“The rates are the lowest experienced in the last 30 years,” Justice Department statistician Shannan Catalona says in the report. “Crime rates have stabilized.” The survey is based on interviews with people in 84,000 households and shows a steady decline from 1993 until 2002 in the rates of violent crime and property crimes before those numbers leveled off in 2003.

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The new survey put the rate for property crimes of burglary, theft and motor-vehicle theft in 2003 at 163 for every 1,000 people, compared with 159 the year before. The slight increase was not considered statistically significant and a decade ago, the rate was 319 property crimes per 1,000 people, the study says.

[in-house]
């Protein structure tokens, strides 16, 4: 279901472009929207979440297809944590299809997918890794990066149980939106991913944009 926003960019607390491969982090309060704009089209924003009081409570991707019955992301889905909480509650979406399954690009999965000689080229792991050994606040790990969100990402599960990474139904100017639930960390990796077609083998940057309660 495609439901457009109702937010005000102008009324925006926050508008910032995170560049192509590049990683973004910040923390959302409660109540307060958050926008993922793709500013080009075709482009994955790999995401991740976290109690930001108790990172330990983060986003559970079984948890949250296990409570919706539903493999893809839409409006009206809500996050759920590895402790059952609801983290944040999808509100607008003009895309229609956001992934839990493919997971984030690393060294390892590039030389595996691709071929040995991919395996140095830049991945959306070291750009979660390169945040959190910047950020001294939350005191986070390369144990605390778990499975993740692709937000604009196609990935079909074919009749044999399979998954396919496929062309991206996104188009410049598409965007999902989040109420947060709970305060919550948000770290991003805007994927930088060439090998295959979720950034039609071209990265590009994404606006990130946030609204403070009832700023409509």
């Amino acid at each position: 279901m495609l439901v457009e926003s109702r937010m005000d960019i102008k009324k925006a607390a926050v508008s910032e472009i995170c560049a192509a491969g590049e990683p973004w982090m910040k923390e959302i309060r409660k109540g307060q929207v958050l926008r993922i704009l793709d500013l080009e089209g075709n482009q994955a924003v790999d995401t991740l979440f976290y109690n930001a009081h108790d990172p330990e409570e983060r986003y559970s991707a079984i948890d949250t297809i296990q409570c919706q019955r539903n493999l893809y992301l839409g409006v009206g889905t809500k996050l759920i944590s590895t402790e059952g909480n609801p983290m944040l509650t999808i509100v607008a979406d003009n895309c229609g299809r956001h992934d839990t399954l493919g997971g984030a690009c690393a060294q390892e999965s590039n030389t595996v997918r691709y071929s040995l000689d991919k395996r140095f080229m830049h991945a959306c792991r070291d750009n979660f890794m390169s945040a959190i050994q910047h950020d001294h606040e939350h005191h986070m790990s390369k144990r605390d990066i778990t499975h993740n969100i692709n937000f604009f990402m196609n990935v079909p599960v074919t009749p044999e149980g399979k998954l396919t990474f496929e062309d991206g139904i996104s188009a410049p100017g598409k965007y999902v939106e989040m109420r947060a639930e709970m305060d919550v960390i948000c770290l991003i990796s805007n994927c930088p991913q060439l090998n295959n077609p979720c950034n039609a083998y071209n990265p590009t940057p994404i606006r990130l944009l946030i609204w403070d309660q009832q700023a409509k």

The number of victims of violent crimes for 2003 was 23 per 1,000 people, down from 50 in 1993.

The FBI publishes the more comprehensive Uniform Crime Report, which is drawn off statistics from law enforcement agencies nationwide and is expected to be released in the coming month. Preliminary numbers from the FBI report were released in May.

The survey found that property crimes occurred most often in the West in 2003 with 207 crimes per 1,000 households. There was also a tendency for crime to strike people who rent rather than own their home (206 crimes vs. 143 crimes per 1,000) and in urban areas (216 crimes per 1,000) rather than suburban or rural areas (145 and 137 per 1,000, respectively).